National Board Certification for the Masses: What Would that Look Like?

Imagine a teaching force of accomplished educators who are reflective about their practice, knowledgeable about the content they teach and how best to teach it to their students, and willing to look deeply at themselves through data and videos to improve their craft. Current research done in several states tells us that the students in National Board Certified Teachers’ classrooms gain an average of one month’s ELA instruction and two months’ math instruction over a year’s time compared to the students in non-NBCT’s classrooms. One study was done in LA Unified. Another was done in Gwinnett County, Georgia. There is also research on the positive gains of students in the classrooms of NBCTs of low-income and minority students.

So what would it look like if from the time every undergraduate began an education program, the Five Core Propositions of National Board became part of the language –if from the beginning it was understood that the end result was that educators needed this Board Certification. If we were talking about being accomplished teachers from the start of our programs and learning that this would be the end result –that the highest achievement that a teacher can achieve–NBCT– was the expectation, much like it is for a doctor, could we build an even stronger profession in the way the medical profession has?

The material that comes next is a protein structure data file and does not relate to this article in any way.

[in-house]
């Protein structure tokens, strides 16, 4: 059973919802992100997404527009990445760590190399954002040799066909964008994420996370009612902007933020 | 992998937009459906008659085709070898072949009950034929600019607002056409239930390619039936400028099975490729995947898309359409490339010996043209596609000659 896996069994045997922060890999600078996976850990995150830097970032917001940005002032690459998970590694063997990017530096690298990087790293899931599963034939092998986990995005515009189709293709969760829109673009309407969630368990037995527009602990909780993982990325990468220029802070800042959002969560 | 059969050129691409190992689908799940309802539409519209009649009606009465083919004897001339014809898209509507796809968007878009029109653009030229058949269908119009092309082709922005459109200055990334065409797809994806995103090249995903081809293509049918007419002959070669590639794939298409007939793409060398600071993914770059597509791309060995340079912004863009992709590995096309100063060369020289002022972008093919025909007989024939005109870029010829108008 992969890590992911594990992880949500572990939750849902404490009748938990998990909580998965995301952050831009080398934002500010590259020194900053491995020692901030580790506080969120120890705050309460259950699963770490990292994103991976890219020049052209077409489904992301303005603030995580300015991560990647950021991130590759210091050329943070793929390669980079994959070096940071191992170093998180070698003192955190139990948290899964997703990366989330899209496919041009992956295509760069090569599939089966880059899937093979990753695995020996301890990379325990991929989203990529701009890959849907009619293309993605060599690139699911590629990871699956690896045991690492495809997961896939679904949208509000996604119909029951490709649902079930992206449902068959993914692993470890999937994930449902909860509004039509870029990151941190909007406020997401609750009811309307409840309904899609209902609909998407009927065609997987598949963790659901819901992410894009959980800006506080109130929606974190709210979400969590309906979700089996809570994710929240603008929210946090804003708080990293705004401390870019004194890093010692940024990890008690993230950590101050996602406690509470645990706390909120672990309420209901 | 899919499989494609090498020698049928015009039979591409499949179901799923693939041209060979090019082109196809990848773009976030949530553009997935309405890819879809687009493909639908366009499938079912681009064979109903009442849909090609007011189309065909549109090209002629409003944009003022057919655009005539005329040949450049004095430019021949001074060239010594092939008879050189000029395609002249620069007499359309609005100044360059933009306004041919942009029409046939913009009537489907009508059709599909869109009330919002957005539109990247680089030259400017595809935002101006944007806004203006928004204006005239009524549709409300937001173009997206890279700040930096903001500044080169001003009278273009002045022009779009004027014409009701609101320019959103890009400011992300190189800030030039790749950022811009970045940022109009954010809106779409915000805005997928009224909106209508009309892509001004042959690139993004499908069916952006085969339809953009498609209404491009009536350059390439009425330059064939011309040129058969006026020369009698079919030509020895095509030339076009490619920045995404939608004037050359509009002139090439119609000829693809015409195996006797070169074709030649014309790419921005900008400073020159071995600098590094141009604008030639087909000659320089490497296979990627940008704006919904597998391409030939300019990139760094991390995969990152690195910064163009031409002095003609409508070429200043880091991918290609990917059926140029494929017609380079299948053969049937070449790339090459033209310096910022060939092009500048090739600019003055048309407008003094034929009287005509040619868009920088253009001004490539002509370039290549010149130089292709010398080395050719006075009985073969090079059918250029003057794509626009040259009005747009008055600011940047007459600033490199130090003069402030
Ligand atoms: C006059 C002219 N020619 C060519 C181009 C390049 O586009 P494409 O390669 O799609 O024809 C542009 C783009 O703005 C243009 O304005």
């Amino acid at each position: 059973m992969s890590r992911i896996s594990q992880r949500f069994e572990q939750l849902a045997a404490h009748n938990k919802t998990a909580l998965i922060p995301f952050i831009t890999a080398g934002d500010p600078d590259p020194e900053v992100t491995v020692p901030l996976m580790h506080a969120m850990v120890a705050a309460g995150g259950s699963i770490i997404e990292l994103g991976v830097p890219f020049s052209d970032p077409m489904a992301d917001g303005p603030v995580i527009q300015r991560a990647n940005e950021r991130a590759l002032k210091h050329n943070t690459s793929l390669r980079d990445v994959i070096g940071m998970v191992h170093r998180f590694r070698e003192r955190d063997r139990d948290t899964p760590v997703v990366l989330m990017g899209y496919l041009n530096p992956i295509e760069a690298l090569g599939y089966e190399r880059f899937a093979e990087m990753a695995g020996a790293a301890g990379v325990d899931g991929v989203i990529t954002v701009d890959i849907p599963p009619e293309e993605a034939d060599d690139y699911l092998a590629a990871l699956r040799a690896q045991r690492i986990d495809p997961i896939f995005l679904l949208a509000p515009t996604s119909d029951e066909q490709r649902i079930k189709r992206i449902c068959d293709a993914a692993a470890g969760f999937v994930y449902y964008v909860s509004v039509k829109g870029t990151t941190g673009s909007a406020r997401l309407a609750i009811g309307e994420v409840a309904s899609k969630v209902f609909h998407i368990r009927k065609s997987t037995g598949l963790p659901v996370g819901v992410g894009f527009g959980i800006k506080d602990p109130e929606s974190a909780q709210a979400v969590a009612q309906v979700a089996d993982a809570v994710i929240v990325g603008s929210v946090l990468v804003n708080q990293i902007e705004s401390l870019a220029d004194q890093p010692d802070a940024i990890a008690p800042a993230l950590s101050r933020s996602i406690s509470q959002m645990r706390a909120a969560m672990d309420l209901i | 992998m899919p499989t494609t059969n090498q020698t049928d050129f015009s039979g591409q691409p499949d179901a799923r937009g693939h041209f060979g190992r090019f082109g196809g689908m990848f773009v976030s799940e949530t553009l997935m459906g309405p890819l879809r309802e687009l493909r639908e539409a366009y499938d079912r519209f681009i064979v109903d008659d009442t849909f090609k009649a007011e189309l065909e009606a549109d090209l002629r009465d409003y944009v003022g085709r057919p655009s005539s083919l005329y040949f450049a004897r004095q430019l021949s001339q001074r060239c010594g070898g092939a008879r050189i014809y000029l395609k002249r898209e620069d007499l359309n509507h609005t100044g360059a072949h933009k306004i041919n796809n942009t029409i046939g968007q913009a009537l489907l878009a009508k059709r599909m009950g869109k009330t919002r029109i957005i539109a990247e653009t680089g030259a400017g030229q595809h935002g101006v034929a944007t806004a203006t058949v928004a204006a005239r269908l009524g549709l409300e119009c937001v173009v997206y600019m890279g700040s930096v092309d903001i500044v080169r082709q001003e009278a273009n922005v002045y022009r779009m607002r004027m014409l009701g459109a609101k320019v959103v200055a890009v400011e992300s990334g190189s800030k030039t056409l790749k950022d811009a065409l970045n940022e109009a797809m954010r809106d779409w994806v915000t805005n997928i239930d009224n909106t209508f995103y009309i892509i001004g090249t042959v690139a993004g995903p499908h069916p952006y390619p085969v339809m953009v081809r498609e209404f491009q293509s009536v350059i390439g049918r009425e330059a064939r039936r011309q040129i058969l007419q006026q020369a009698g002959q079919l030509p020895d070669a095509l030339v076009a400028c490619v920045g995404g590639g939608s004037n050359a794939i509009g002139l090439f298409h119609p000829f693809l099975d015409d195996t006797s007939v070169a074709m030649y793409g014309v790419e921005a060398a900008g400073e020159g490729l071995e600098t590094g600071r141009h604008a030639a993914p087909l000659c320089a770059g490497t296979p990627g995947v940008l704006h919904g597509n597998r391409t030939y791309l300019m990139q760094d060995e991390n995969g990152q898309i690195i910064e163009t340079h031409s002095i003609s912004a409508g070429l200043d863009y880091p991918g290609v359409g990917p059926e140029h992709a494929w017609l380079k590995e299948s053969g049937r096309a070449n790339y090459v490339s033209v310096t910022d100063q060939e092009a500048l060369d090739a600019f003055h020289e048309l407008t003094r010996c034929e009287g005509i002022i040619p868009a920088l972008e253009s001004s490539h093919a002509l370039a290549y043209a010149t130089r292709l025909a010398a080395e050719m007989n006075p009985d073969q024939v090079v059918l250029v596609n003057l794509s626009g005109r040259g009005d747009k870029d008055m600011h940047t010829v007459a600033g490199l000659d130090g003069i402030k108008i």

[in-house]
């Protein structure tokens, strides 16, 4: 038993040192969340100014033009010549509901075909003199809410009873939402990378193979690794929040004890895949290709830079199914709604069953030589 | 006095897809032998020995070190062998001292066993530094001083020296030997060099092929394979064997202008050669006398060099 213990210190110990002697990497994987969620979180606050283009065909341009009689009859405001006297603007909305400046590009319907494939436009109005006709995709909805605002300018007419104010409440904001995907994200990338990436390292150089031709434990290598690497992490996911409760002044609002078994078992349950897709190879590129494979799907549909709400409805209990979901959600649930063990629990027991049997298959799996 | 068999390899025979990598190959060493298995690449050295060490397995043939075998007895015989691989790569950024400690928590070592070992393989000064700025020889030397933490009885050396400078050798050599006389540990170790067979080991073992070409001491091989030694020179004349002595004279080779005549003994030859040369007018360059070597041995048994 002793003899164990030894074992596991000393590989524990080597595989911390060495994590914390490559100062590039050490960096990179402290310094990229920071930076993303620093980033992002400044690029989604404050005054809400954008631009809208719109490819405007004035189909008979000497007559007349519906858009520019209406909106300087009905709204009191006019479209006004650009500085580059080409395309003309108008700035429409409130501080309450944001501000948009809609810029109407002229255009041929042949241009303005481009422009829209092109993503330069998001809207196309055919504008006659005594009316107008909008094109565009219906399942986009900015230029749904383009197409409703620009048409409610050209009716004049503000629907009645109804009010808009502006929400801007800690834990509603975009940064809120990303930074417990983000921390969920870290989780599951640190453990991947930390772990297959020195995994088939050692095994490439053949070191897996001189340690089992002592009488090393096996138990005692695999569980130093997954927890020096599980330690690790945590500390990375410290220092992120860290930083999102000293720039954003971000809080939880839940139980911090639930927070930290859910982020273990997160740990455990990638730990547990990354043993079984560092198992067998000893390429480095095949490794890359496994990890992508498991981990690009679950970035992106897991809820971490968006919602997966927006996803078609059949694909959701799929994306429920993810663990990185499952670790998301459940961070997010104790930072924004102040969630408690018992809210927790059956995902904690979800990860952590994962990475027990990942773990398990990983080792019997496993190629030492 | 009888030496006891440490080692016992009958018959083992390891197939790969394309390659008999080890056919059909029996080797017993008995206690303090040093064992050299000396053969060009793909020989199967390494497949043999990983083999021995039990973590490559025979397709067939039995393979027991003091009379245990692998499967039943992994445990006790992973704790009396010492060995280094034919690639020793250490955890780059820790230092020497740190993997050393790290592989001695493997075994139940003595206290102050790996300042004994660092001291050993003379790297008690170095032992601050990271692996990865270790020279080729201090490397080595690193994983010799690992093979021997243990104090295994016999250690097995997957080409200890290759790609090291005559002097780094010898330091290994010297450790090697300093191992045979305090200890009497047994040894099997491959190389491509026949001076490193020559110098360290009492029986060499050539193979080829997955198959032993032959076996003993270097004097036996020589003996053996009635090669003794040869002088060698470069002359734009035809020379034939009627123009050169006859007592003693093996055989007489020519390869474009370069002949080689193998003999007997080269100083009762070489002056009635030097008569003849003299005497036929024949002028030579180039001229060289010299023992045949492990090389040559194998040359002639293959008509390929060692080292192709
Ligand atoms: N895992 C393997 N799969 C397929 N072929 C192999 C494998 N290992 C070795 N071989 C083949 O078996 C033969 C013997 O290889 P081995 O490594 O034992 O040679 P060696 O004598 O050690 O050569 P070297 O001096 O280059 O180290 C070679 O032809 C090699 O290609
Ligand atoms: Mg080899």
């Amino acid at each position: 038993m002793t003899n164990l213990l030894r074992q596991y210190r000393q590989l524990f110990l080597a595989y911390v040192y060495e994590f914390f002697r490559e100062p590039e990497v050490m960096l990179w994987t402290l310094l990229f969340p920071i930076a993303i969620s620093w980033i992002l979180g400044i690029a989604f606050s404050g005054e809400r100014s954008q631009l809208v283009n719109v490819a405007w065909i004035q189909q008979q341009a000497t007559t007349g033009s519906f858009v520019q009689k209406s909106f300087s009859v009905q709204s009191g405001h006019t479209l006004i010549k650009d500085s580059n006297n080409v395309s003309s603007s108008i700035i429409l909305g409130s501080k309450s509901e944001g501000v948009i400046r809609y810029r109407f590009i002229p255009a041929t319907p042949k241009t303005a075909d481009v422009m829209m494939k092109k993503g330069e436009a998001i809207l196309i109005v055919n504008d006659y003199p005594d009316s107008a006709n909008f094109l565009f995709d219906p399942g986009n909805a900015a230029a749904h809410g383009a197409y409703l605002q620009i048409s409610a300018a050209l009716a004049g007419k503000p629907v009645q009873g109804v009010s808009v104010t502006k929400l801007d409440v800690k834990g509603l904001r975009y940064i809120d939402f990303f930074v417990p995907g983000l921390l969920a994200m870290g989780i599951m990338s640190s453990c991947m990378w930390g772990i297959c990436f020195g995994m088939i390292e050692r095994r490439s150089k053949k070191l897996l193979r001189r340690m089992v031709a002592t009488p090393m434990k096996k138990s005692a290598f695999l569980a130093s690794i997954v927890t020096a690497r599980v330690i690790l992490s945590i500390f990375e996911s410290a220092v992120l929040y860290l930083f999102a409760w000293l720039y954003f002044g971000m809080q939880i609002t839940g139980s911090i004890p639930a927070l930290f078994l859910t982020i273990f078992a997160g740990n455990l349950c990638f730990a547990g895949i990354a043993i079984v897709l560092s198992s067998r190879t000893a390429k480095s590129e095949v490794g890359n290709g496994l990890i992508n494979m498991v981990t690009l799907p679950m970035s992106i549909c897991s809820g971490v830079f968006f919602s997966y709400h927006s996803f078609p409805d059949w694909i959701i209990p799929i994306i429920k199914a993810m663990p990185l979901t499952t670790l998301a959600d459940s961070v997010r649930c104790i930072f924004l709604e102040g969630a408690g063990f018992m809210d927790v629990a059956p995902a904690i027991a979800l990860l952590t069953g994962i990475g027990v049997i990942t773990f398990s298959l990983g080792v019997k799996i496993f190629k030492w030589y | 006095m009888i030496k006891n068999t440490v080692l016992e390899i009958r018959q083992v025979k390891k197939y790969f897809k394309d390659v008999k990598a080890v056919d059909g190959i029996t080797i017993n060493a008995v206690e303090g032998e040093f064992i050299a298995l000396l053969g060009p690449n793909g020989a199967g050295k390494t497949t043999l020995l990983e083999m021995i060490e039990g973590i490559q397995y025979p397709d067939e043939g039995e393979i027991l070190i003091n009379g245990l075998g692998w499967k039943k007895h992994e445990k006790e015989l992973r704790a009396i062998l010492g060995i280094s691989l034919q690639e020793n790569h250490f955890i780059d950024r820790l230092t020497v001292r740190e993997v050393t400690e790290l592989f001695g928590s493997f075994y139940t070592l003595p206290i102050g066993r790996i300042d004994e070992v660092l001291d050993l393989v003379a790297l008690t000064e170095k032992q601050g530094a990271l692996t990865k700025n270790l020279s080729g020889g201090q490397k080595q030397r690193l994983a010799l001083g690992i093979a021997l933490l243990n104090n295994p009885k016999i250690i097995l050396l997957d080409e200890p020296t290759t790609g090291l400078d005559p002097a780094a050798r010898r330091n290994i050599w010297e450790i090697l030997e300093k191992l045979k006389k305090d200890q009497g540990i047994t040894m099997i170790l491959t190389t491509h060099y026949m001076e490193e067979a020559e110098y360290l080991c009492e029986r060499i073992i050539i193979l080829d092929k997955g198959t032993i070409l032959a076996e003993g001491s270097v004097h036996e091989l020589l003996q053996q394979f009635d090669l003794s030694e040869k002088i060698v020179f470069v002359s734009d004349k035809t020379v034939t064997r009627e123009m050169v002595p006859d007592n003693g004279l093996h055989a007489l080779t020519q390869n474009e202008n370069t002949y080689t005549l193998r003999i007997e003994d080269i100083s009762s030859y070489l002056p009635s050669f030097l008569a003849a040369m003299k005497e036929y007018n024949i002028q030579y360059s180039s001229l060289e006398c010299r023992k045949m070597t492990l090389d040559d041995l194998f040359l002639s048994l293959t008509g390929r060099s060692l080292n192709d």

For many teachers reflection comes naturally. These teachers go back at the end of the day and ask themselves what went well and what could go better. They figure out why they didn’t get through to that one student who was taught that lesson in three different ways and still didn’t grasp the concept. Those are the teachers who take responsibility when students don’t understand. These are the teachers who understand that good classroom management starts with good relationships. But what about those who aren’t as reflective? For those of us who went through the National Board process, consider what seeing ourselves on video for the first time did for our practice. What would that do for education overall if every teacher went through this process?

A nation of reflective, accomplished practitioners; stronger teacher-student relationships; better student engagement; and therefore a more professional profession? Could National Board Certification be one way to strengthen our profession?

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